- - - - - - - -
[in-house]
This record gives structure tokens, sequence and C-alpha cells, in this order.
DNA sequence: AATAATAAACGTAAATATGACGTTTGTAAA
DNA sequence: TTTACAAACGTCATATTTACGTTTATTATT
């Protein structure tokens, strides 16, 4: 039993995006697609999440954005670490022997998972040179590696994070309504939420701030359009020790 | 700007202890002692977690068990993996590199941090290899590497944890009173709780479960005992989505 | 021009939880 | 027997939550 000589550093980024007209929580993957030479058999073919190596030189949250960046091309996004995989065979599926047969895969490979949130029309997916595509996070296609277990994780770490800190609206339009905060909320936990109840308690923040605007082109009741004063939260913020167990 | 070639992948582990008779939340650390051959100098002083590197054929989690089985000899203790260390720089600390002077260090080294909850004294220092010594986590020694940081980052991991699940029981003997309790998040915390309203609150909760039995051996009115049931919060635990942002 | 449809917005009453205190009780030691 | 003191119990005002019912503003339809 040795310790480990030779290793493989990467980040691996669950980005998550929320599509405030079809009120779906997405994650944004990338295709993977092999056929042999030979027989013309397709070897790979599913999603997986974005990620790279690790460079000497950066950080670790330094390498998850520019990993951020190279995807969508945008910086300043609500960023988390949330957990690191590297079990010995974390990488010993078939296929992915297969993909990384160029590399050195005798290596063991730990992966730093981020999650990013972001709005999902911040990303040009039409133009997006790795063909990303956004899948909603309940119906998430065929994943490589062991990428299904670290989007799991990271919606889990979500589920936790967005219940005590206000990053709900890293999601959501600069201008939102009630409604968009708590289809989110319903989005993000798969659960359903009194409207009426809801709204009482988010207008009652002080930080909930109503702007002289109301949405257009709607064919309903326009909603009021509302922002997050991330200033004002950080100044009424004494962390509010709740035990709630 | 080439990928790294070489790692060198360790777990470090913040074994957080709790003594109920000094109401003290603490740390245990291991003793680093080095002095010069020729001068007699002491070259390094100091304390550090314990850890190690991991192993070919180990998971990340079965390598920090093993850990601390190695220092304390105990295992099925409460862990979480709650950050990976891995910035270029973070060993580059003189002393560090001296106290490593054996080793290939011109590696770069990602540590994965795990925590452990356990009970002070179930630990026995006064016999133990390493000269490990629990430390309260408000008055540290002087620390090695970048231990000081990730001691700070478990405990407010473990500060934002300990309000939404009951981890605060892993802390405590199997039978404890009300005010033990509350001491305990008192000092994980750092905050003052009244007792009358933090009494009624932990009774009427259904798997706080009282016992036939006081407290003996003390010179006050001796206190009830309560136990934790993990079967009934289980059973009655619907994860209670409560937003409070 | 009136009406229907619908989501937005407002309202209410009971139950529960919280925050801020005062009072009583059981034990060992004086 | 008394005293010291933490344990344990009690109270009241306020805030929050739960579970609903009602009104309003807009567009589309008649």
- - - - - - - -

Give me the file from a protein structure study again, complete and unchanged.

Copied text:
[in-house]
This record gives structure tokens, sequence and C-alpha cells, in this order.
DNA sequence: AATAATAAACGTAAATATGACGTTTGTAAA
DNA sequence: TTTACAAACGTCATATTTACGTTTATTATT
């Protein structure tokens, strides 16, 4: 039993995006697609999440954005670490022997998972040179590696994070309504939420701030359009020790 | 700007202890002692977690068990993996590199941090290899590497944890009173709780479960005992989505 | 021009939880 | 027997939550 000589550093980024007209929580993957030479058999073919190596030189949250960046091309996004995989065979599926047969895969490979949130029309997916595509996070296609277990994780770490800190609206339009905060909320936990109840308690923040605007082109009741004063939260913020167990 | 070639992948582990008779939340650390051959100098002083590197054929989690089985000899203790260390720089600390002077260090080294909850004294220092010594986590020694940081980052991991699940029981003997309790998040915390309203609150909760039995051996009115049931919060635990942002 | 449809917005009453205190009780030691 | 003191119990005002019912503003339809 040795310790480990030779290793493989990467980040691996669950980005998550929320599509405030079809009120779906997405994650944004990338295709993977092999056929042999030979027989013309397709070897790979599913999603997986974005990620790279690790460079000497950066950080670790330094390498998850520019990993951020190279995807969508945008910086300043609500960023988390949330957990690191590297079990010995974390990488010993078939296929992915297969993909990384160029590399050195005798290596063991730990992966730093981020999650990013972001709005999902911040990303040009039409133009997006790795063909990303956004899948909603309940119906998430065929994943490589062991990428299904670290989007799991990271919606889990979500589920936790967005219940005590206000990053709900890293999601959501600069201008939102009630409604968009708590289809989110319903989005993000798969659960359903009194409207009426809801709204009482988010207008009652002080930080909930109503702007002289109301949405257009709607064919309903326009909603009021509302922002997050991330200033004002950080100044009424004494962390509010709740035990709630 | 080439990928790294070489790692060198360790777990470090913040074994957080709790003594109920000094109401003290603490740390245990291991003793680093080095002095010069020729001068007699002491070259390094100091304390550090314990850890190690991991192993070919180990998971990340079965390598920090093993850990601390190695220092304390105990295992099925409460862990979480709650950050990976891995910035270029973070060993580059003189002393560090001296106290490593054996080793290939011109590696770069990602540590994965795990925590452990356990009970002070179930630990026995006064016999133990390493000269490990629990430390309260408000008055540290002087620390090695970048231990000081990730001691700070478990405990407010473990500060934002300990309000939404009951981890605060892993802390405590199997039978404890009300005010033990509350001491305990008192000092994980750092905050003052009244007792009358933090009494009624932990009774009427259904798997706080009282016992036939006081407290003996003390010179006050001796206190009830309560136990934790993990079967009934289980059973009655619907994860209670409560937003409070 | 009136009406229907619908989501937005407002309202209410009971139950529960919280925050801020005062009072009583059981034990060992004086 | 008394005293010291933490344990344990009690109270009241306020805030929050739960579970609903009602009104309003807009567009589309008649």